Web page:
Learning Disabilities in the Adult Years: Understanding Dyslexia,
Intervention, and Research
Joan Shapiro and Rebecca Rich
Oxford University Press,
216 pp. $25.00.
Joan Baum, Ph.D.
programs and funding for learning disabilities (LD) and special
education are no news, the focus of this study and resource handbook
by two Columbia University Teachers College specialists is the
reported 2-3 percent of college freshmen who make up the fastest
growing population of disabled university students (out of an
adult population, ages 20-60, of 3-10 percent). The book’s six
appendices alone, which include a list of current court cases,
professional organizations and a glossary of relevant terms, recommend
it to the lay person as well as to professionals.
Up until recently the field of LD has been dominated by research
into children; but LD adults are not simply LD children grown
up. At different stages of life, different frustrations set in—the
inability to hold a job, have a satisfying social life, complete
school. The authors want the learning disabled themselves to read
about the latest theories about cause, diagnostic procedures,
clinical examples and treatments. They particularly want to focus
on dyslexia, “often discussed but little understood.” The latest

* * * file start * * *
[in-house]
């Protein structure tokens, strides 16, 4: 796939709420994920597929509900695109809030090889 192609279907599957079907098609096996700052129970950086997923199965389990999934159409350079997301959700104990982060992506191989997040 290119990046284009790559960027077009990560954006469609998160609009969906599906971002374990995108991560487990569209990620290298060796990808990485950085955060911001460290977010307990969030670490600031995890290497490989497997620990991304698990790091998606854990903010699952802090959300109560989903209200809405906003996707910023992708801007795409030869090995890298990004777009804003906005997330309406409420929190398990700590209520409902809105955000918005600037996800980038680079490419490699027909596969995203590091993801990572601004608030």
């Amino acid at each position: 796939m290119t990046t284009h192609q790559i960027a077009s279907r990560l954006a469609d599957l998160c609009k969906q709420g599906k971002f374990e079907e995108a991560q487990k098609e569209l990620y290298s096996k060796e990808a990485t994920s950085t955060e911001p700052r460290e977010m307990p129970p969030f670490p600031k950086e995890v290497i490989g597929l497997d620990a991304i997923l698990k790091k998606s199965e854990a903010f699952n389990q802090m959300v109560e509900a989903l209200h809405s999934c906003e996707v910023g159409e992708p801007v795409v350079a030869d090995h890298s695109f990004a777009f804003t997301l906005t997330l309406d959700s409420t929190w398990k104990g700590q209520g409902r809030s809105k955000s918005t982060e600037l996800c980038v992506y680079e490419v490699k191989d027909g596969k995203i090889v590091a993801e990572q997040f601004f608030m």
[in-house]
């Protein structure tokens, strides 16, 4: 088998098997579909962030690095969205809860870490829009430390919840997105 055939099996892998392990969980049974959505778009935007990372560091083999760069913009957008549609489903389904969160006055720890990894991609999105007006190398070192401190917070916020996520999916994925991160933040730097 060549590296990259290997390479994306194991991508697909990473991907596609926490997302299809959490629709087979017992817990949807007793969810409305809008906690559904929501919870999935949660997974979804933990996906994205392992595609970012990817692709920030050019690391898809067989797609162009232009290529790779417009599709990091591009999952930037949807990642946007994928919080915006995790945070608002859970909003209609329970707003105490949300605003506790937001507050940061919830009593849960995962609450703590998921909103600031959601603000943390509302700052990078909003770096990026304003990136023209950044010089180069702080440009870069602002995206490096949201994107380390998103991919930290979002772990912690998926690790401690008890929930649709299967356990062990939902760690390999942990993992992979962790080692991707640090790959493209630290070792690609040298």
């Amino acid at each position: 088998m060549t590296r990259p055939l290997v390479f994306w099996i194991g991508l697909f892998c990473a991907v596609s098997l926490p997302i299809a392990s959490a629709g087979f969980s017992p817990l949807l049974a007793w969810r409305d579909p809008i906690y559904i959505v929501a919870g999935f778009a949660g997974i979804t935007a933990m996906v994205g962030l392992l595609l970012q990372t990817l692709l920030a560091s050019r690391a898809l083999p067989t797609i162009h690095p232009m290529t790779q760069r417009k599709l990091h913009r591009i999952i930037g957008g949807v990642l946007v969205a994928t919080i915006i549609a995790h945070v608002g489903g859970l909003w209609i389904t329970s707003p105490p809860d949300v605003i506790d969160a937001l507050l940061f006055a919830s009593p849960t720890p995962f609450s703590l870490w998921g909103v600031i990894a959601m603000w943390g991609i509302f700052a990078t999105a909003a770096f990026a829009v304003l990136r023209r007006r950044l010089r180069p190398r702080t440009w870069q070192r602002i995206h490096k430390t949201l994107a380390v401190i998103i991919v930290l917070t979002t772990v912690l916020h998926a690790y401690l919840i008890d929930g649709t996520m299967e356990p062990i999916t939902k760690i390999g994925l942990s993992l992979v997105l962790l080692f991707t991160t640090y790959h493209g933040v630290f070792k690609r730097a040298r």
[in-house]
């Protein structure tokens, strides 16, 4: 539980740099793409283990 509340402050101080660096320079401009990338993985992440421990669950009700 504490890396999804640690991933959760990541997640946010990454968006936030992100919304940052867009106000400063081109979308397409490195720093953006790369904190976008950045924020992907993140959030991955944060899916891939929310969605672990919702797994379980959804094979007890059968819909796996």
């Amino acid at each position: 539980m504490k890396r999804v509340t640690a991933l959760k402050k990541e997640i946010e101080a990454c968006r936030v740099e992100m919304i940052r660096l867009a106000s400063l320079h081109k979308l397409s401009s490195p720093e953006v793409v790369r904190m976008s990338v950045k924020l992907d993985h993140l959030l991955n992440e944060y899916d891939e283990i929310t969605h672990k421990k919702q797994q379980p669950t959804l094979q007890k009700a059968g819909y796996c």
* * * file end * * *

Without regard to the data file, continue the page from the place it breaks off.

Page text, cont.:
research, for example, supports the fact that “learning disabilities
run in families” and reflect a central nervous system dysfunction
which interferes with the processing of information on all levels.
Approximately 80 percent of LD individuals have problems with
reading and writing, but research into adults has shown the need
for more attention to social skills acquisition, including career
awareness, independent living and vocational training.
Key to overcoming obstacles presented by LD is an “individual’s
ability and willingness to set goals and use strategies to control
his or her life,” and key to this is acceptance of “responsibility
for both accomplishments and setbacks.” Given all that has developed
in the field since 1960, when LD first came to public attention,
the authors are gladdened by the growth of services in schools
and on the job and about the number of skills and strategies available
to those who want to learn on their own.
This is a timely book, given the changes being proposed for special
education. In calling for more collaborative efforts among various
agencies and for more federal funding, the authors have made their
case with this book.
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